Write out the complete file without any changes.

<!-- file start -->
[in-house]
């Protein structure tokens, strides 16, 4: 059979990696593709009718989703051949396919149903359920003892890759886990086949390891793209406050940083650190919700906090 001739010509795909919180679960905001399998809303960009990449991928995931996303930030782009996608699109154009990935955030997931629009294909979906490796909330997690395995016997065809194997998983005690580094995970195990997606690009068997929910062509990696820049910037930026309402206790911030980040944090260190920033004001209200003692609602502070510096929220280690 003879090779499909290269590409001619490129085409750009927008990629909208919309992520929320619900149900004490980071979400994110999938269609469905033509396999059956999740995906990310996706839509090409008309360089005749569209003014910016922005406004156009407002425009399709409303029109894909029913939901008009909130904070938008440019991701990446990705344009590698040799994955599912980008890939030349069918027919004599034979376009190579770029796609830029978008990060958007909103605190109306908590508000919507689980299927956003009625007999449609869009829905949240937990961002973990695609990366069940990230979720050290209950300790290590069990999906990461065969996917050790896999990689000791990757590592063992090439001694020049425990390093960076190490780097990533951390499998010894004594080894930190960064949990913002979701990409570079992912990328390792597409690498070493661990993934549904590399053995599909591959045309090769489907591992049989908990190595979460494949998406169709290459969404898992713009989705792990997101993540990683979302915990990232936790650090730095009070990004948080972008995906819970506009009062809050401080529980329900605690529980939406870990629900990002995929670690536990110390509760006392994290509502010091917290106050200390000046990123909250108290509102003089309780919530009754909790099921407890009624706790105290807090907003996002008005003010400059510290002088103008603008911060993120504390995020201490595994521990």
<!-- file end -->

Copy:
[in-house]
């Protein structure tokens, strides 16, 4: 059979990696593709009718989703051949396919149903359920003892890759886990086949390891793209406050940083650190919700906090 001739010509795909919180679960905001399998809303960009990449991928995931996303930030782009996608699109154009990935955030997931629009294909979906490796909330997690395995016997065809194997998983005690580094995970195990997606690009068997929910062509990696820049910037930026309402206790911030980040944090260190920033004001209200003692609602502070510096929220280690 003879090779499909290269590409001619490129085409750009927008990629909208919309992520929320619900149900004490980071979400994110999938269609469905033509396999059956999740995906990310996706839509090409008309360089005749569209003014910016922005406004156009407002425009399709409303029109894909029913939901008009909130904070938008440019991701990446990705344009590698040799994955599912980008890939030349069918027919004599034979376009190579770029796609830029978008990060958007909103605190109306908590508000919507689980299927956003009625007999449609869009829905949240937990961002973990695609990366069940990230979720050290209950300790290590069990999906990461065969996917050790896999990689000791990757590592063992090439001694020049425990390093960076190490780097990533951390499998010894004594080894930190960064949990913002979701990409570079992912990328390792597409690498070493661990993934549904590399053995599909591959045309090769489907591992049989908990190595979460494949998406169709290459969404898992713009989705792990997101993540990683979302915990990232936790650090730095009070990004948080972008995906819970506009009062809050401080529980329900605690529980939406870990629900990002995929670690536990110390509760006392994290509502010091917290106050200390000046990123909250108290509102003089309780919530009754909790099921407890009624706790105290807090907003996002008005003010400059510290002088103008603008911060993120504390995020201490595994521990």